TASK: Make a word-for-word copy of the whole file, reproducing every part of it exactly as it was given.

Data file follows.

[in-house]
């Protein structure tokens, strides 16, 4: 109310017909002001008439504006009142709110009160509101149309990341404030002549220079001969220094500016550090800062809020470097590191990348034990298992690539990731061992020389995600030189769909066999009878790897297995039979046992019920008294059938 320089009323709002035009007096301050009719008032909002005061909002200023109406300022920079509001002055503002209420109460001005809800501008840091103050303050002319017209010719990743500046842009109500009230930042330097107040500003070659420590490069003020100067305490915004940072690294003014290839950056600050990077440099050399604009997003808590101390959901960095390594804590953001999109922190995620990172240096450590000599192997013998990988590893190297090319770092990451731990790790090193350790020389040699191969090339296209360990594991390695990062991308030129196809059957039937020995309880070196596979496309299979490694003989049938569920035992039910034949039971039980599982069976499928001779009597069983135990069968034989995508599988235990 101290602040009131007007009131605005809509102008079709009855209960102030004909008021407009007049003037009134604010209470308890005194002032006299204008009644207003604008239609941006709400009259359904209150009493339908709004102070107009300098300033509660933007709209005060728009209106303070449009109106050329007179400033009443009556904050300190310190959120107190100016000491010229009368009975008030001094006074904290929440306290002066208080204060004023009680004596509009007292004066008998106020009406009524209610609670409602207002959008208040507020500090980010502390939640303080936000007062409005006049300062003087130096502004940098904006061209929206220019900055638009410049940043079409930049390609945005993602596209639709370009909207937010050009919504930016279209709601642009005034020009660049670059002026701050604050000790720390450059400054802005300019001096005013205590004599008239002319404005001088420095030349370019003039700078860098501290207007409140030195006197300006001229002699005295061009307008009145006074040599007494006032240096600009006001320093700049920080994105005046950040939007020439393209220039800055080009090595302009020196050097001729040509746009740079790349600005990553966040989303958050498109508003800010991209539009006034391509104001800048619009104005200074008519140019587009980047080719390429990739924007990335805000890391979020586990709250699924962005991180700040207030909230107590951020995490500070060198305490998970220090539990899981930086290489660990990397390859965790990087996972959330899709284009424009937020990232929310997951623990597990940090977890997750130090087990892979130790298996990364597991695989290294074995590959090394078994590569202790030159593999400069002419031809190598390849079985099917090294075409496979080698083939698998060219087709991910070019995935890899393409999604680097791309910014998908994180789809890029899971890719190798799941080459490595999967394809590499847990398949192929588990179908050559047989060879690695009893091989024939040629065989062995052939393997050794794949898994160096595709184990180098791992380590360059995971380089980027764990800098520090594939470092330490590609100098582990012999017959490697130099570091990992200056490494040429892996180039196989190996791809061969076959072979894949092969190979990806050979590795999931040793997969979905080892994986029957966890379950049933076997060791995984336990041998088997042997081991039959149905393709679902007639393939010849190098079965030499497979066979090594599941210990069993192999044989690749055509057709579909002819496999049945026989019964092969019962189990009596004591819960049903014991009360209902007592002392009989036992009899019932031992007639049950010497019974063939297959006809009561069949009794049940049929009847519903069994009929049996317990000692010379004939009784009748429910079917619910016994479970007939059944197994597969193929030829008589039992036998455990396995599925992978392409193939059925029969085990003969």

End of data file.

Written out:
[in-house]
């Protein structure tokens, strides 16, 4: 109310017909002001008439504006009142709110009160509101149309990341404030002549220079001969220094500016550090800062809020470097590191990348034990298992690539990731061992020389995600030189769909066999009878790897297995039979046992019920008294059938 320089009323709002035009007096301050009719008032909002005061909002200023109406300022920079509001002055503002209420109460001005809800501008840091103050303050002319017209010719990743500046842009109500009230930042330097107040500003070659420590490069003020100067305490915004940072690294003014290839950056600050990077440099050399604009997003808590101390959901960095390594804590953001999109922190995620990172240096450590000599192997013998990988590893190297090319770092990451731990790790090193350790020389040699191969090339296209360990594991390695990062991308030129196809059957039937020995309880070196596979496309299979490694003989049938569920035992039910034949039971039980599982069976499928001779009597069983135990069968034989995508599988235990 101290602040009131007007009131605005809509102008079709009855209960102030004909008021407009007049003037009134604010209470308890005194002032006299204008009644207003604008239609941006709400009259359904209150009493339908709004102070107009300098300033509660933007709209005060728009209106303070449009109106050329007179400033009443009556904050300190310190959120107190100016000491010229009368009975008030001094006074904290929440306290002066208080204060004023009680004596509009007292004066008998106020009406009524209610609670409602207002959008208040507020500090980010502390939640303080936000007062409005006049300062003087130096502004940098904006061209929206220019900055638009410049940043079409930049390609945005993602596209639709370009909207937010050009919504930016279209709601642009005034020009660049670059002026701050604050000790720390450059400054802005300019001096005013205590004599008239002319404005001088420095030349370019003039700078860098501290207007409140030195006197300006001229002699005295061009307008009145006074040599007494006032240096600009006001320093700049920080994105005046950040939007020439393209220039800055080009090595302009020196050097001729040509746009740079790349600005990553966040989303958050498109508003800010991209539009006034391509104001800048619009104005200074008519140019587009980047080719390429990739924007990335805000890391979020586990709250699924962005991180700040207030909230107590951020995490500070060198305490998970220090539990899981930086290489660990990397390859965790990087996972959330899709284009424009937020990232929310997951623990597990940090977890997750130090087990892979130790298996990364597991695989290294074995590959090394078994590569202790030159593999400069002419031809190598390849079985099917090294075409496979080698083939698998060219087709991910070019995935890899393409999604680097791309910014998908994180789809890029899971890719190798799941080459490595999967394809590499847990398949192929588990179908050559047989060879690695009893091989024939040629065989062995052939393997050794794949898994160096595709184990180098791992380590360059995971380089980027764990800098520090594939470092330490590609100098582990012999017959490697130099570091990992200056490494040429892996180039196989190996791809061969076959072979894949092969190979990806050979590795999931040793997969979905080892994986029957966890379950049933076997060791995984336990041998088997042997081991039959149905393709679902007639393939010849190098079965030499497979066979090594599941210990069993192999044989690749055509057709579909002819496999049945026989019964092969019962189990009596004591819960049903014991009360209902007592002392009989036992009899019932031992007639049950010497019974063939297959006809009561069949009794049940049929009847519903069994009929049996317990000692010379004939009784009748429910079917619910016994479970007939059944197994597969193929030829008589039992036998455990396995599925992978392409193939059925029969085990003969």